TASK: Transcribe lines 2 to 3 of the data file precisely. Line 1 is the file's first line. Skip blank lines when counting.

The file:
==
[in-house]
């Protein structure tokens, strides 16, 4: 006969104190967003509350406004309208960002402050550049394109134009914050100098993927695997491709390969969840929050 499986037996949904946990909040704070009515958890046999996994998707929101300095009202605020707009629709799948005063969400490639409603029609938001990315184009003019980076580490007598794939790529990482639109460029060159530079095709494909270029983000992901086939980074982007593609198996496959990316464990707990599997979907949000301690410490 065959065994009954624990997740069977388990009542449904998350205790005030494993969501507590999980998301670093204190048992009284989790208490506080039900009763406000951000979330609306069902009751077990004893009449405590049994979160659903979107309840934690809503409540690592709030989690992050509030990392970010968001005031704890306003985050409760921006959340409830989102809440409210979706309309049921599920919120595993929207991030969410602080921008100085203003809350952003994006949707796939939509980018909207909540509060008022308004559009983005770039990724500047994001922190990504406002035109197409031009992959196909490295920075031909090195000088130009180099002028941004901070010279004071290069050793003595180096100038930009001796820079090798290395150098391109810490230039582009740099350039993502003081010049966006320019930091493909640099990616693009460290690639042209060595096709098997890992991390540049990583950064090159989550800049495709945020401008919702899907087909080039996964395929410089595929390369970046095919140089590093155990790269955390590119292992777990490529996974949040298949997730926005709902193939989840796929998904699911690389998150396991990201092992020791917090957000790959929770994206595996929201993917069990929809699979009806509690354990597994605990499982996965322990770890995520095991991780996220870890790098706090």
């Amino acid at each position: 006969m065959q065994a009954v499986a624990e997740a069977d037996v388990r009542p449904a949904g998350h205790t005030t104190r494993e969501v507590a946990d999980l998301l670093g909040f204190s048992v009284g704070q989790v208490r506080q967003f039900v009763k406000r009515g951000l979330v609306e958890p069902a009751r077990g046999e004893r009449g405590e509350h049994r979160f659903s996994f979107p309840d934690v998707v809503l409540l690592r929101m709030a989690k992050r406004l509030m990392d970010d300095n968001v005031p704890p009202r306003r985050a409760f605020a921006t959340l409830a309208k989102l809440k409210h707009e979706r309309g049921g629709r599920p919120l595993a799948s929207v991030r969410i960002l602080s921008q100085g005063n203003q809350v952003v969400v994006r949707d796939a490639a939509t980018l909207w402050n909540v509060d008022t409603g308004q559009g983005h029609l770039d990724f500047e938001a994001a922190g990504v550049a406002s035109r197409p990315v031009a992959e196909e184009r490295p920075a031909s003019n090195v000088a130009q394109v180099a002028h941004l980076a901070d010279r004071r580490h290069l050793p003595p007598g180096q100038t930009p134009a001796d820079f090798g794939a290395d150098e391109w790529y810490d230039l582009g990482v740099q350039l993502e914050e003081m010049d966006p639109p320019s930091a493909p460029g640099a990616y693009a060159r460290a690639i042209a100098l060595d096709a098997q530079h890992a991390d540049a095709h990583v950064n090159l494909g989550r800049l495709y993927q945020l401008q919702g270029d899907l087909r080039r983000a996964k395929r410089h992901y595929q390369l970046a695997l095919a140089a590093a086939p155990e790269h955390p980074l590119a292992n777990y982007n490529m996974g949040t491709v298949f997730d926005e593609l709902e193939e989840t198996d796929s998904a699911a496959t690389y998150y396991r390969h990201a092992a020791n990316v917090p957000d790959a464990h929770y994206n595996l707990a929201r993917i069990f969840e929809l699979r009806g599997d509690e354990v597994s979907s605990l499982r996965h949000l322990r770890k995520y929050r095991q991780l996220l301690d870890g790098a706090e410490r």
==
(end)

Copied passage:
């Protein structure tokens, strides 16, 4: 006969104190967003509350406004309208960002402050550049394109134009914050100098993927695997491709390969969840929050 499986037996949904946990909040704070009515958890046999996994998707929101300095009202605020707009629709799948005063969400490639409603029609938001990315184009003019980076580490007598794939790529990482639109460029060159530079095709494909270029983000992901086939980074982007593609198996496959990316464990707990599997979907949000301690410490 065959065994009954624990997740069977388990009542449904998350205790005030494993969501507590999980998301670093204190048992009284989790208490506080039900009763406000951000979330609306069902009751077990004893009449405590049994979160659903979107309840934690809503409540690592709030989690992050509030990392970010968001005031704890306003985050409760921006959340409830989102809440409210979706309309049921599920919120595993929207991030969410602080921008100085203003809350952003994006949707796939939509980018909207909540509060008022308004559009983005770039990724500047994001922190990504406002035109197409031009992959196909490295920075031909090195000088130009180099002028941004901070010279004071290069050793003595180096100038930009001796820079090798290395150098391109810490230039582009740099350039993502003081010049966006320019930091493909640099990616693009460290690639042209060595096709098997890992991390540049990583950064090159989550800049495709945020401008919702899907087909080039996964395929410089595929390369970046095919140089590093155990790269955390590119292992777990490529996974949040298949997730926005709902193939989840796929998904699911690389998150396991990201092992020791917090957000790959929770994206595996929201993917069990929809699979009806509690354990597994605990499982996965322990770890995520095991991780996220870890790098706090």
């Amino acid at each position: 006969m065959q065994a009954v499986a624990e997740a069977d037996v388990r009542p449904a949904g998350h205790t005030t104190r494993e969501v507590a946990d999980l998301l670093g909040f204190s048992v009284g704070q989790v208490r506080q967003f039900v009763k406000r009515g951000l979330v609306e958890p069902a009751r077990g046999e004893r009449g405590e509350h049994r979160f659903s996994f979107p309840d934690v998707v809503l409540l690592r929101m709030a989690k992050r406004l509030m990392d970010d300095n968001v005031p704890p009202r306003r985050a409760f605020a921006t959340l409830a309208k989102l809440k409210h707009e979706r309309g049921g629709r599920p919120l595993a799948s929207v991030r969410i960002l602080s921008q100085g005063n203003q809350v952003v969400v994006r949707d796939a490639a939509t980018l909207w402050n909540v509060d008022t409603g308004q559009g983005h029609l770039d990724f500047e938001a994001a922190g990504v550049a406002s035109r197409p990315v031009a992959e196909e184009r490295p920075a031909s003019n090195v000088a130009q394109v180099a002028h941004l980076a901070d010279r004071r580490h290069l050793p003595p007598g180096q100038t930009p134009a001796d820079f090798g794939a290395d150098e391109w790529y810490d230039l582009g990482v740099q350039l993502e914050e003081m010049d966006p639109p320019s930091a493909p460029g640099a990616y693009a060159r460290a690639i042209a100098l060595d096709a098997q530079h890992a991390d540049a095709h990583v950064n090159l494909g989550r800049l495709y993927q945020l401008q919702g270029d899907l087909r080039r983000a996964k395929r410089h992901y595929q390369l970046a695997l095919a140089a590093a086939p155990e790269h955390p980074l590119a292992n777990y982007n490529m996974g949040t491709v298949f997730d926005e593609l709902e193939e989840t198996d796929s998904a699911a496959t690389y998150y396991r390969h990201a092992a020791n990316v917090p957000d790959a464990h929770y994206n595996l707990a929201r993917i069990f969840e929809l699979r009806g599997d509690e354990v597994s979907s605990l499982r996965h949000l322990r770890k995520y929050r095991q991780l996220l301690d870890g790098a706090e410490r």